Lansing Catholic Boys Tennis Team Discovers Winning Through Fun
New coach Matt Golzynski, also a teacher at the school, rediscovered his love for tennis and is sharing his passion with his players.
Editor’s Note: Our initial story incorrectly reported that Lansing Catholic HS tennis team had not had a history of state champion tennis players. We removed that sentence from our story and apologize for the error.
LANSING, Mich. - Matt Golzynski has loved the game of tennis since he was six. He was a member of his varsity team in high school, but fell short of making Michigan State’s varsity team when he got to college.
After that, Golzynski and the game of tennis didn’t connect again for a while.
“As you get older, you get a family and do other things, so some things have to go away,” said Golzynski. “For me, it was tennis.”
However, this past summer, Golzynski felt the spirit to pick up a tennis racket again, because Lansing Catholic high school offered him the boys tennis head coaching position.
“As soon as I spoke with my wife, it was pretty much a no-brainer that I could take this job and run with it,” he said. “It’s one of the best things I’ve done.”
Golzynski, who also is a teacher at Lansing Catholic, hopes to see the program rise again in prominence – and ultimately to contend for their first team state championship.
The team started the 2018 season 8-0.
“Sometimes in high school sports, I think we lose that level of fun,” Golzynski said. “It is just a game, this isn’t the be-all end-all for these guys.”
Senior doubles player Jack Wolfe sees the new coach’s impact.
“I think he has been pretty good at bringing it down to the fundamentals,” Wolfe said. “He’s a teacher, so he’s really good when he brings that onto the court and helps us learn.”
Senior Parrish Robart, Wolfe’s doubles partner, agrees.
“He has that connection that the previous coaches never had,” Robart said. “None of those previous coaches in the last ten years worked inside the school.”
Golzynski has taught sophomore social studies at Lansing Catholic for six years, meaning, he had every member of his team in his classroom except this year’s freshmen.
“I’m just extending the culture from what we have in the school to out here on the court,” Golzynski said. “I want to improve their skills with what I can and bring in people to help if I am not able to do that.”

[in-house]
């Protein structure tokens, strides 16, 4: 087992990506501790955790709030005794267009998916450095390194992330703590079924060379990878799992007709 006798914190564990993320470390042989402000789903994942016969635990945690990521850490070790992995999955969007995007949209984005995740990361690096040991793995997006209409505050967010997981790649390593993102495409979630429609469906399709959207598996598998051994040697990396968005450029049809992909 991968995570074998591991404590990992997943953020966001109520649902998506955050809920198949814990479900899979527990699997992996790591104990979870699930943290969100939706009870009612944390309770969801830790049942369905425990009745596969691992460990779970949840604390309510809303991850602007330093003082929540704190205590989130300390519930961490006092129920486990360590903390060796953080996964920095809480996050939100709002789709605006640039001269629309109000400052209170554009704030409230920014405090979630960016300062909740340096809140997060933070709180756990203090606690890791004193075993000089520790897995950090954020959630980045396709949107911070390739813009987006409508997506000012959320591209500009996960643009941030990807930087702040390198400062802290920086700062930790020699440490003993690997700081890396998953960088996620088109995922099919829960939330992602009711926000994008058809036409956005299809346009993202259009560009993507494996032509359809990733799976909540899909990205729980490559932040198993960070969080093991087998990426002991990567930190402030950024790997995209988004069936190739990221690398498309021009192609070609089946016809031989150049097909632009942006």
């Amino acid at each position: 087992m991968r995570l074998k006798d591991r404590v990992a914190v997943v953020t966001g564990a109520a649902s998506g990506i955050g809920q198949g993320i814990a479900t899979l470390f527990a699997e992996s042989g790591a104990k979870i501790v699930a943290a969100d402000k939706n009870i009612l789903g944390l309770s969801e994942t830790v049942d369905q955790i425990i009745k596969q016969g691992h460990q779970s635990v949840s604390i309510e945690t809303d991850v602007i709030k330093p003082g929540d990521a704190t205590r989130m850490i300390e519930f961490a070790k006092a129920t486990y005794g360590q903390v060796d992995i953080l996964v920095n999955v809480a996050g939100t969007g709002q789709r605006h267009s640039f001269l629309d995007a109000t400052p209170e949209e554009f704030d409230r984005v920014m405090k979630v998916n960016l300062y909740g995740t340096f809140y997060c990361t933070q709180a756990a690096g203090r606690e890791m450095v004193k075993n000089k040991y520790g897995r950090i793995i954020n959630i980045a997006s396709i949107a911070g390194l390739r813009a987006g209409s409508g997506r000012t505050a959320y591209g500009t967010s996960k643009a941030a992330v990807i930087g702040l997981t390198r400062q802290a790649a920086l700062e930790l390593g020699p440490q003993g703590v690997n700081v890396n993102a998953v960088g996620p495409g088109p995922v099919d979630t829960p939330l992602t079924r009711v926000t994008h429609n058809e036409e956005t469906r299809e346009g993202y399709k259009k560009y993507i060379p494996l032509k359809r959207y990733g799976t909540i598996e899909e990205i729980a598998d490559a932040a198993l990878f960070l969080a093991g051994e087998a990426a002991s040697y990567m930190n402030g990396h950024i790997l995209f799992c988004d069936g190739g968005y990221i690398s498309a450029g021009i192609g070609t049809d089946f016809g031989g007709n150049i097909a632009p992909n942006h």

The tennis program consists of 24 players; 12 on varsity and 12 on junior varsity.
“I’m really happy with it,” Golzynski said. “I’ve got guys who have never played before August who I think are going to stick with it for their whole four years.”
Wolfe said that the junior varsity team is one of the largest Lansing Catholic has seen in years.
“If they continue to stick with it and play, I think we’ll have a good program for years to come,” said Wolfe.
Before Golzynski, Lansing Catholic tennis was strictly divided in practice and match settings between varsity and junior varsity. Golzynski has changed that.
“We are the Lansing Catholic tennis team,” Golzynski said. “We practice all together, we play all together, we travel all together and we’re there supporting everybody. That’s something we’re going to do this year and going to continue as long as I’m the coach.”
Not just Golzynski thinks that the combining everyone has helped the program strengthen and grow.
“I’ll be honest, I didn’t really have much confidence in the team coming in,” Robart said. “But once I started seeing how the team is playing together, all our chemistry, I feel I’m a lot more confident in what can happen this year.”
Golzynski has seen improvement every day since the season started just over a month ago.
“I think we’ve surprised a lot of people because we lost a lot of seniors from last year,” said Wolfe. “We have three freshmen that have stepped up and are on Varsity this year, along with a lot of the guys from last year that have stepped up to bigger roles this year.”
Improvements aren’t just seen on the court.
“No one’s treated differently,” Golzynski said. “The seniors don’t treat the underclassmen any differently. They’re all teammates.”
Wolfe said that when he sees his teammates outside of school or tennis, “it’s like we’re a family.”
The Cougars just passed the halfway point of their season. They are currently unbeaten in league play.
“I feel pretty good about where we are right now,” Golzynski said. “Lansing Catholic will be very competitive in the league and heading into the state tournament I believe.”
Lansing Catholic has their league tournament on Oct. 4, then moving to regional tournament the week after that. The state finals are Oct. 19-20.
“We have goals to do well in all those areas and get to the state finals,” Golzynski said. “We’re on that path right now.”